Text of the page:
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A Part, Yet Apart South Asians in Asian America by Lavina Dhingra Shankar

A Part, Yet Apart South Asians in Asian America

Part of the Asian American History & Cultu Series


A Part, Yet Apart South Asians in Asian America by Lavina Dhingra Shankar

As people from the cultures of the Indian sub-continent increasingly participate in the complex and often heated debates about race and ethnicity in the United States, they confront questions about naming and claiming an identity that designates their group in this country. To be sure, claiming any single identity omits, perhaps threatens to obliterate, the significant political, historical, economic, and religious differences between their countries of origin. However, the term \u0022South Asian\u0022 is growing in acceptance among people in this country who trace their heritage to India, Pakistan, Sri Lanka, Bhutan, Bangladesh, Nepal, and Maldives because it acknowledges common interests while it allows for difference. This construction process parallels the gradual acceptance of the term \u0022Asian American\u0022 by peoples primarily of East and Southeast Asian ancestry who found abundant reason to claim a shared identity in dealing with officialdom and an apparently intractable racism in this country. In time, \u0022Asian American\u0022 has become a designation of collective pride for a wide range of peoples. In academic institutions and society generally, there are vexed questions about the term's inclusiveness and the dominance of established groups over more recent ones. A Part, Yet Apart: South Asians in Asian America concerns itself with the extent to which South Asian American are and ought to be included within Asian America -- as that term is applied to academic programs and admission policies; grassroots community organizing and politics more broadly; and critical analyses of cultural products. Taken together these essays form a spirited dialogue on the dilemmas of identity politics, coalition building, and diasporics.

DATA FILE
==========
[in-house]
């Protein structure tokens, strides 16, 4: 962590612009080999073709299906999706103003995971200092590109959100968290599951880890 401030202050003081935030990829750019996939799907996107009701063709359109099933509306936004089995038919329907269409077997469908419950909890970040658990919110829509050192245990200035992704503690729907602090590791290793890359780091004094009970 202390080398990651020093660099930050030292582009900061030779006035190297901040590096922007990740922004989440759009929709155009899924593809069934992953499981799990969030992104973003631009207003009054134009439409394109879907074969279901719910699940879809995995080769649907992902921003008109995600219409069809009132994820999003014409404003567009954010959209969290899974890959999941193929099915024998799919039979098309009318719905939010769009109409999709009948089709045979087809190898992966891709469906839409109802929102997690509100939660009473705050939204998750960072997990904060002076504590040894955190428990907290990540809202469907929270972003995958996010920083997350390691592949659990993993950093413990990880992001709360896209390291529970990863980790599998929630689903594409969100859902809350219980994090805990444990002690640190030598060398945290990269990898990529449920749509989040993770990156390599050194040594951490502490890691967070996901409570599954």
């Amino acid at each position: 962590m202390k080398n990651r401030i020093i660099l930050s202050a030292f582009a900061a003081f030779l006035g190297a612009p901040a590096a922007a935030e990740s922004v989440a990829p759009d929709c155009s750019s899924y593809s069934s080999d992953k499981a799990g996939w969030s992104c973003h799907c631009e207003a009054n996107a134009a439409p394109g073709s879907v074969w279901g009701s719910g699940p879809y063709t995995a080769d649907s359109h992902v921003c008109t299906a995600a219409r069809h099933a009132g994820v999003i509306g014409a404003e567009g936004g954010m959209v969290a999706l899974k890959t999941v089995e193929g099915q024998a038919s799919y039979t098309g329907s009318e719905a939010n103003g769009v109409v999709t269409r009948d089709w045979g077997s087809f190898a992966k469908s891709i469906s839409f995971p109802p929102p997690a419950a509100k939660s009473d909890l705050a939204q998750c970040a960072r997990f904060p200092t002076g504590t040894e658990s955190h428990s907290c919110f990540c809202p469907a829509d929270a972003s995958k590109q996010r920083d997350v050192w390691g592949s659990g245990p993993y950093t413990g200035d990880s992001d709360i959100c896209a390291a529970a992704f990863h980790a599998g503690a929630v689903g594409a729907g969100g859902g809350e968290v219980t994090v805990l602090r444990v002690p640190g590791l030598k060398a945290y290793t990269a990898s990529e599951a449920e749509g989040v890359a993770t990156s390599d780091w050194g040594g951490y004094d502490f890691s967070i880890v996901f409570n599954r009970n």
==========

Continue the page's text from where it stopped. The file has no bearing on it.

About the Author

Lavina Dhingra Shankar is Assistant Professor of English at Bates College, Maine. Rajini Srikanth is Adjunct Professor of American Studies at Tufts University, Massachusetts.

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Book Info

Publication date

6th January 1998


Lavina Dhingra Shankar

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Temple University Press,U.S.


261 pages


Ethnic studies



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